That bite with their mouths - The word is used of no other biting than the biting of serpents. They were doing real, secret evil "while they cry, that is, proclaim peace;" they bit, as serpents, treacherously, deadlily. They fed, not so much on the gifts, for which they hired themselves to Ezekiel 13:10 speak peace when there was no peace, as on the souls of the givers. So God says by Ezekiel, "Will ye pollute Me among My people for handfuls of barley and for pieces of bread, to slay the souls that should not die, and to save the souls live that should not live, by your lying to My people that hear your lies? Because with lies ye have made the heart of the righteous sad, whom I have not made sad; and strengthened the hands of the wicked, that he should not return from his wicked way, by promising him life - therefore ye shall see no more vanity nor divine divinations" Ezekiel 19:1-14, 22-23. It was with a show of peace that Joab slew Abner and Amasa, and with a kiss of peace Judas betrayed our Lord.

And he that putteth not into their mouths, they prepare war against him - Literally, and (that is, immediately; it was all one; bribes refused, war proclaimed,) "they sanctify war against him." Like those of whom Joel prophesied , they proclaim war against him in the Name of God, by the authority of God which they had taken to themselves, speaking in His Name who had not sent them. So when our Lord fed the multitude, they would take Him by force and make Him a king; when their hopes were gone and they saw that His Kingdom was not of this world, they said, Crucify him, crucify Him. Much more the Pharisees, who, because He rebuked their covetousness, their devouring widows' houses, their extortion and excess, their making their proselytes more children of hell than themselves, said, Thou blasphemest. So, when the masters of the possessed damsel whom Paul freed Acts 16:19-21, saw that the hope of their gains was gone, they accused him, that he exceedingly troubled their city, teaching customs not lawful to be received.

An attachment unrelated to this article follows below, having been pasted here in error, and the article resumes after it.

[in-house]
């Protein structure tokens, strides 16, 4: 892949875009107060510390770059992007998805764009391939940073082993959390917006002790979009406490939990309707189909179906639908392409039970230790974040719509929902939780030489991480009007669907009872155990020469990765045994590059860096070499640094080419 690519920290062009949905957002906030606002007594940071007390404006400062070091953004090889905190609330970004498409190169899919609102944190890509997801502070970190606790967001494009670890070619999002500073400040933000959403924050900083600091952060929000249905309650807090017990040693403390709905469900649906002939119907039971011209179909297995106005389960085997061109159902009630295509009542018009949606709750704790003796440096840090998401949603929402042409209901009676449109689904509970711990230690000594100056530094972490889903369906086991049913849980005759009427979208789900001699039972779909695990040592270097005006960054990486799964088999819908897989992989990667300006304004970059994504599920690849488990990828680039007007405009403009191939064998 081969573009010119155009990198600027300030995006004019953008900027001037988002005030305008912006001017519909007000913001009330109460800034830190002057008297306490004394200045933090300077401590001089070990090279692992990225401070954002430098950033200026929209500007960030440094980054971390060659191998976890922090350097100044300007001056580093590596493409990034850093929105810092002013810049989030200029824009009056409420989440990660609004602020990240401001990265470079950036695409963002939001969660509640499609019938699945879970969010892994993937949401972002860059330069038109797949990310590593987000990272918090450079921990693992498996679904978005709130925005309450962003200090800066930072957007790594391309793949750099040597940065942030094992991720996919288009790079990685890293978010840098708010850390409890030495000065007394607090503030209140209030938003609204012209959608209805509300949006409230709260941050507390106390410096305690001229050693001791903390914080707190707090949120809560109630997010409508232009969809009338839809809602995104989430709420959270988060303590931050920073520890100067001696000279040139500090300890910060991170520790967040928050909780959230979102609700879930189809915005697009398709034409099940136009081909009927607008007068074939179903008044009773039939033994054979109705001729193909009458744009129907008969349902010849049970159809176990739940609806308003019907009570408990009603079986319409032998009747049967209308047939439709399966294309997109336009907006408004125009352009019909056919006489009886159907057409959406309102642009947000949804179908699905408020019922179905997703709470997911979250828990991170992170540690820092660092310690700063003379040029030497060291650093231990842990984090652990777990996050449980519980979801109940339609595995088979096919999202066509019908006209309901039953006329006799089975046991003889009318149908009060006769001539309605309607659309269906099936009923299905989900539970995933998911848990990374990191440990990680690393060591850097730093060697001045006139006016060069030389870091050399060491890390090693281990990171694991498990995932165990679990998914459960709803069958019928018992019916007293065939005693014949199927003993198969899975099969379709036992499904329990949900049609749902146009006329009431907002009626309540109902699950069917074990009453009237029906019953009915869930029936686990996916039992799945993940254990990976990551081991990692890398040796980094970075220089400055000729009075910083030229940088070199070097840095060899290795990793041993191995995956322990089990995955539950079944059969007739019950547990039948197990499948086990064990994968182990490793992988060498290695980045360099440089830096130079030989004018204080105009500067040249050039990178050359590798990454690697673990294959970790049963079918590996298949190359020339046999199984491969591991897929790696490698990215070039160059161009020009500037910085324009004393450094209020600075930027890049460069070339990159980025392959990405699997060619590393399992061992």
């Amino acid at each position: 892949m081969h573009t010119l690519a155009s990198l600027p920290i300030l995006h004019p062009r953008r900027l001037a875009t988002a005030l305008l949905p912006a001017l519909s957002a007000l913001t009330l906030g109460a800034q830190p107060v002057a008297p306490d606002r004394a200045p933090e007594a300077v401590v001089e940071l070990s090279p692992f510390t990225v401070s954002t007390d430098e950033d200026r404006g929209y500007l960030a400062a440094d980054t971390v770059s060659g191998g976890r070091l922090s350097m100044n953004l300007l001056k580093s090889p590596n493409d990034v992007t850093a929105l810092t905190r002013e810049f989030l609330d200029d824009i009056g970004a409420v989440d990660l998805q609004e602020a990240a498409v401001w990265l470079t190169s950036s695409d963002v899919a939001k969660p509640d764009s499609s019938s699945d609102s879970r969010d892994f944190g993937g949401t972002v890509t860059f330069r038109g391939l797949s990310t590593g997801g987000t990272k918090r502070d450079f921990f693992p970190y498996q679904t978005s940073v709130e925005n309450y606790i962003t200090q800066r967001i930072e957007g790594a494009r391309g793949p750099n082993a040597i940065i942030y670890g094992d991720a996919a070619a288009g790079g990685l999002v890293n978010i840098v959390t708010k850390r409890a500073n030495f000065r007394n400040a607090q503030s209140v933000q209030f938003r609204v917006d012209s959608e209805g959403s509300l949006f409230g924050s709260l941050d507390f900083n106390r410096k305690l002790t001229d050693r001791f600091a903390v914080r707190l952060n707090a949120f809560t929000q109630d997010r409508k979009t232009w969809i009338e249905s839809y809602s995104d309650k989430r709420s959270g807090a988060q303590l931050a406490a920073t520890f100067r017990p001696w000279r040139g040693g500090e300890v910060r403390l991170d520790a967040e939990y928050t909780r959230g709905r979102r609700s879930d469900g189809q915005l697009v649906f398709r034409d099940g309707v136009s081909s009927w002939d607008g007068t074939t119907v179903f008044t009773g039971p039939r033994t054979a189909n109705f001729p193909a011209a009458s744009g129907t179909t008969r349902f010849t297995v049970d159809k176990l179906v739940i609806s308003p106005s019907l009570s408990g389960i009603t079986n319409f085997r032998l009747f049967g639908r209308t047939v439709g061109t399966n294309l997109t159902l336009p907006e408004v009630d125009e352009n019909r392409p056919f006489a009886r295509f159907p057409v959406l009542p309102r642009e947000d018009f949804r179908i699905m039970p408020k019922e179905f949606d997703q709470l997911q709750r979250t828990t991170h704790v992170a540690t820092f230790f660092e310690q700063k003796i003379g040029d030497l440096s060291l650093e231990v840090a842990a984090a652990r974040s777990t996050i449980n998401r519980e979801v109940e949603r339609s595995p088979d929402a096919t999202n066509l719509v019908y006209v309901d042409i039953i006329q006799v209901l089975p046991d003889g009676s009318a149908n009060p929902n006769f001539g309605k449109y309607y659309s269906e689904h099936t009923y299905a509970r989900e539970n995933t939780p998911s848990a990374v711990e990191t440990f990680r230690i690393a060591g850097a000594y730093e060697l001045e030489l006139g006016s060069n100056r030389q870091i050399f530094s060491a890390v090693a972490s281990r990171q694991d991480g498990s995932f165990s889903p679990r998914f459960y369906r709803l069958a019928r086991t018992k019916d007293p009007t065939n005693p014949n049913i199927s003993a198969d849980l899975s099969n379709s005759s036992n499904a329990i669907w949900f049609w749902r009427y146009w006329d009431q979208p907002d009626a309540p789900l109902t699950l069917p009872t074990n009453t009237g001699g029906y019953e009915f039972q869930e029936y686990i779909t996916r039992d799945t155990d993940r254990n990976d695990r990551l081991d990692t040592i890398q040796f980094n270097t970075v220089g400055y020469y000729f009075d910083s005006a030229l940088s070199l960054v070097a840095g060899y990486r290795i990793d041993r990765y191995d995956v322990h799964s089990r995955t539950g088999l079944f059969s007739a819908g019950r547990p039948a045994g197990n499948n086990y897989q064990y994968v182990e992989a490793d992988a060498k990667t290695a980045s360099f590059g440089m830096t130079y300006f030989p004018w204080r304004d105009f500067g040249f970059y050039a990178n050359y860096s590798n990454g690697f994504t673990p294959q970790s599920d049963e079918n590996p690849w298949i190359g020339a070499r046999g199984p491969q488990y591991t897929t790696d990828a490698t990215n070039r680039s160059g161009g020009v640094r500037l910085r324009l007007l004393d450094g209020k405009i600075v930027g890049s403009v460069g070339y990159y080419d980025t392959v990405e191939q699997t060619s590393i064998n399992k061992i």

So Christians were persecuted by the pagan as "hating the human race," because they would not partake of their sins; as "atheists," because they worshiped not their gods; as "disloyal" and "public enemies," because they joined not in unholy festivals; as "unprofitable," because they neglected things not profitable but harmful. So men are now called "illiberal," who will not make free with the truth of God; "intolerant," who will not allow that all faith is matter of opinion, and that there is no certain truth; "precise," "censorious," who will not connive at sin, or allow the levity which plays, mothlike, around it and jests at it. The Church and the Gospel are against the world, and so the world which they condemn must be against them; and such is the force of truth and holiness, that it must carry on the war against them in their own name.

5. Here he attacks the false prophets, as before he had attacked the "princes."

make my people err—knowingly mislead My people by not denouncing their sins as incurring judgment.

bite with … teeth, and cry, Peace—that is, who, so long as they are supplied with food, promise peace and prosperity in their prophecies.

he that putteth not into their mouths, they … prepare war against him—Whenever they are not supplied with food, they foretell war and calamity.